Today it is quite possible that more people will potentially see your website than actually come to your physical location. It is accessible 24 hours a day, 7 days a week to potential customers from all around the world. Your website is your most powerful marketing tool as no printed brochure or advert reaches more potential clients or offers the flexibility to easily update content as your business grows and develops.

However, you don’t have a well trained person greeting them and explaining what is great about your products and services and dealing with any queries and nor do you have a person gauging their reaction – this hard working website has a big job to do!

Getting it right ..

Don’t take shortcuts with your public online face, make sure it is easily found, looks great, that it tells the right story, that it functions well, clearly communicating your key messages and it does what it is supposed to do.

The design of your website may be the one thing that tips the scale between a potential customer doing business with you or going elsewhere… make sure it tips your way!

Basia Kozlik - Fuzion Graphic DesignBasia

Basia Kozlik is a Graphic Designer with Fuzion

Fuzion offer a full range of  Web Design and Digital services from our Cork and Dublin offices in Ireland

 

How to Attract Top Talent

October 2, 2014

Attracting Talent - Superman

Attracting top performers to your organisation is the key factor for future success according to many of the top CEO’s and one of the biggest challenges they are facing today.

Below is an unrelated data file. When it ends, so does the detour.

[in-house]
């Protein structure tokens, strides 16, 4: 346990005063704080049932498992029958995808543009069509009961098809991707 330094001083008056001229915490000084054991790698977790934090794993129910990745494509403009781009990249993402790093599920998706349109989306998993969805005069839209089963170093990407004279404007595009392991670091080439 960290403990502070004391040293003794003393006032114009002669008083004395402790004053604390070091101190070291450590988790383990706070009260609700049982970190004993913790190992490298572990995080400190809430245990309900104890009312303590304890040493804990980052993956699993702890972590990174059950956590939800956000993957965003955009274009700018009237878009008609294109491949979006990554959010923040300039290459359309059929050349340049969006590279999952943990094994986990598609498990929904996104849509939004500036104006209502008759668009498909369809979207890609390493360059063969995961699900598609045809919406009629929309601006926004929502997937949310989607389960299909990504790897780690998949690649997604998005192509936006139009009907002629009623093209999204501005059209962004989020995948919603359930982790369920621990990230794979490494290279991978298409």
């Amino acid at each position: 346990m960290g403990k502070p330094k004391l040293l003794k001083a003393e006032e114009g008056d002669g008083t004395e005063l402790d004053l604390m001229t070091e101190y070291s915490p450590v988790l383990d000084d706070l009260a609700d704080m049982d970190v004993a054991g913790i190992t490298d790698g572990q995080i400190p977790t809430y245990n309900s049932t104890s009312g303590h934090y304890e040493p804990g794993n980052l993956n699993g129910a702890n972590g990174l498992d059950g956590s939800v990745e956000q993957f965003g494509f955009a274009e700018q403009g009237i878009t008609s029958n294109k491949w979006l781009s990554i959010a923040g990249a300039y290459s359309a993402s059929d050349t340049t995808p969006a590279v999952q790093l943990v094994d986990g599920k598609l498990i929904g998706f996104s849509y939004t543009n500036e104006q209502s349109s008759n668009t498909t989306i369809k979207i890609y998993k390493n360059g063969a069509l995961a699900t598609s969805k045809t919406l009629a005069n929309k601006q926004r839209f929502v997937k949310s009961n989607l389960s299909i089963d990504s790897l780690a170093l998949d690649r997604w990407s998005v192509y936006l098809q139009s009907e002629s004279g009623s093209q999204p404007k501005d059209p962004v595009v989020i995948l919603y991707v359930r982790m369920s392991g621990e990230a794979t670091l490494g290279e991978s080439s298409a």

Understanding how top performers think is critical and to get this right organisations must figure out what motivates and inspires them and then how to create an environment where these things exist.

Some of the common attributes that top performers look for in an employer are:

Real value alignment

Top performers want to believe that the organisation they are working for are strongly aligned to their own personal values. These ‘key’ corporate values must be clearly communicated and could include things like customer ethos, creativity and innovation, involvement in the community,  teamwork, opportunity and personality.

Quite simply “If you want me to work for you I must believe in you

Positive reputation

In the eyes of the top performer, the organisations they consider working for must have a strong, attractive brand and a great reputation in the marketplace. This by default will enhance their own personal reputation and help them to progress with their career. When the question is asked “where do you work?” you want to be able to answer proudly and even create a little job envy ..”Oh, you are lucky to work there“.

Special personal opportunities

Top performers want to know what sets the organisation apart and what does that mean for them: Special experiences, unique opportunities, enjoyment, satisfaction, achievement and rewards, career progression and a great work life balance are things that important for these individuals.

Development opportunities